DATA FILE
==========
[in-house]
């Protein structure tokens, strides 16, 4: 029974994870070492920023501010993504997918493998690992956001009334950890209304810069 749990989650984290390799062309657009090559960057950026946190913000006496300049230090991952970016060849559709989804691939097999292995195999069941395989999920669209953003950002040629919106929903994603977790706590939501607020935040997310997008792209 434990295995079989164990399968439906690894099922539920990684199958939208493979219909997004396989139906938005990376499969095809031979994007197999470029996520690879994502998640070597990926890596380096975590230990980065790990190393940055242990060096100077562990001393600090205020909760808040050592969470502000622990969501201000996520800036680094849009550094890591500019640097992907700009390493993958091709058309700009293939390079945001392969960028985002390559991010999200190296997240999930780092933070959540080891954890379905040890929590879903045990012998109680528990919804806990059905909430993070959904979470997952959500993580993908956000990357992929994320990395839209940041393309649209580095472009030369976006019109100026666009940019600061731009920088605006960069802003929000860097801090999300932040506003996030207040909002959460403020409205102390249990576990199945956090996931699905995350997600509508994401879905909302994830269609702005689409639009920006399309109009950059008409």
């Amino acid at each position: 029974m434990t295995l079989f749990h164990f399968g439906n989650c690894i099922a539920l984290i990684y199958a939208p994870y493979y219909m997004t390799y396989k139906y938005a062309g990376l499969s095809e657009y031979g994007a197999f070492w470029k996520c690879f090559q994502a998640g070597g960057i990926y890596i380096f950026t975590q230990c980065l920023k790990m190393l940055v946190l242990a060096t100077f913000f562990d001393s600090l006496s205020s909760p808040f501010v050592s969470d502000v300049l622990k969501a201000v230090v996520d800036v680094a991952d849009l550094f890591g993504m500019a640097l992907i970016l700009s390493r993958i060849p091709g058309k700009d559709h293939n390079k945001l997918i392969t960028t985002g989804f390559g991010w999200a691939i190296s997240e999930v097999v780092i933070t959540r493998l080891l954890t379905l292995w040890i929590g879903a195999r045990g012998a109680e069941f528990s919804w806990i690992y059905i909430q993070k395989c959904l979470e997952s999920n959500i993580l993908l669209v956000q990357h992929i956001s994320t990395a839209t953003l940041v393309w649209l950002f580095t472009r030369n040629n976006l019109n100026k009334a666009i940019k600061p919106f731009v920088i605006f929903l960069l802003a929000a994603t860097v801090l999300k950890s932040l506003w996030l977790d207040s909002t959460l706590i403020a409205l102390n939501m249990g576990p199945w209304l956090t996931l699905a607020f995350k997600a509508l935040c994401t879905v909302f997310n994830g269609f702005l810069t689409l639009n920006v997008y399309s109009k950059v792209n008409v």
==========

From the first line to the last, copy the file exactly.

[in-house]
């Protein structure tokens, strides 16, 4: 029974994870070492920023501010993504997918493998690992956001009334950890209304810069 749990989650984290390799062309657009090559960057950026946190913000006496300049230090991952970016060849559709989804691939097999292995195999069941395989999920669209953003950002040629919106929903994603977790706590939501607020935040997310997008792209 434990295995079989164990399968439906690894099922539920990684199958939208493979219909997004396989139906938005990376499969095809031979994007197999470029996520690879994502998640070597990926890596380096975590230990980065790990190393940055242990060096100077562990001393600090205020909760808040050592969470502000622990969501201000996520800036680094849009550094890591500019640097992907700009390493993958091709058309700009293939390079945001392969960028985002390559991010999200190296997240999930780092933070959540080891954890379905040890929590879903045990012998109680528990919804806990059905909430993070959904979470997952959500993580993908956000990357992929994320990395839209940041393309649209580095472009030369976006019109100026666009940019600061731009920088605006960069802003929000860097801090999300932040506003996030207040909002959460403020409205102390249990576990199945956090996931699905995350997600509508994401879905909302994830269609702005689409639009920006399309109009950059008409």
């Amino acid at each position: 029974m434990t295995l079989f749990h164990f399968g439906n989650c690894i099922a539920l984290i990684y199958a939208p994870y493979y219909m997004t390799y396989k139906y938005a062309g990376l499969s095809e657009y031979g994007a197999f070492w470029k996520c690879f090559q994502a998640g070597g960057i990926y890596i380096f950026t975590q230990c980065l920023k790990m190393l940055v946190l242990a060096t100077f913000f562990d001393s600090l006496s205020s909760p808040f501010v050592s969470d502000v300049l622990k969501a201000v230090v996520d800036v680094a991952d849009l550094f890591g993504m500019a640097l992907i970016l700009s390493r993958i060849p091709g058309k700009d559709h293939n390079k945001l997918i392969t960028t985002g989804f390559g991010w999200a691939i190296s997240e999930v097999v780092i933070t959540r493998l080891l954890t379905l292995w040890i929590g879903a195999r045990g012998a109680e069941f528990s919804w806990i690992y059905i909430q993070k395989c959904l979470e997952s999920n959500i993580l993908l669209v956000q990357h992929i956001s994320t990395a839209t953003l940041v393309w649209l950002f580095t472009r030369n040629n976006l019109n100026k009334a666009i940019k600061p919106f731009v920088i605006f929903l960069l802003a929000a994603t860097v801090l999300k950890s932040l506003w996030l977790d207040s909002t959460l706590i403020a409205l102390n939501m249990g576990p199945w209304l956090t996931l699905a607020f995350k997600a509508l935040c994401t879905v909302f997310n994830g269609f702005l810069t689409l639009n920006v997008y399309s109009k950059v792209n008409v």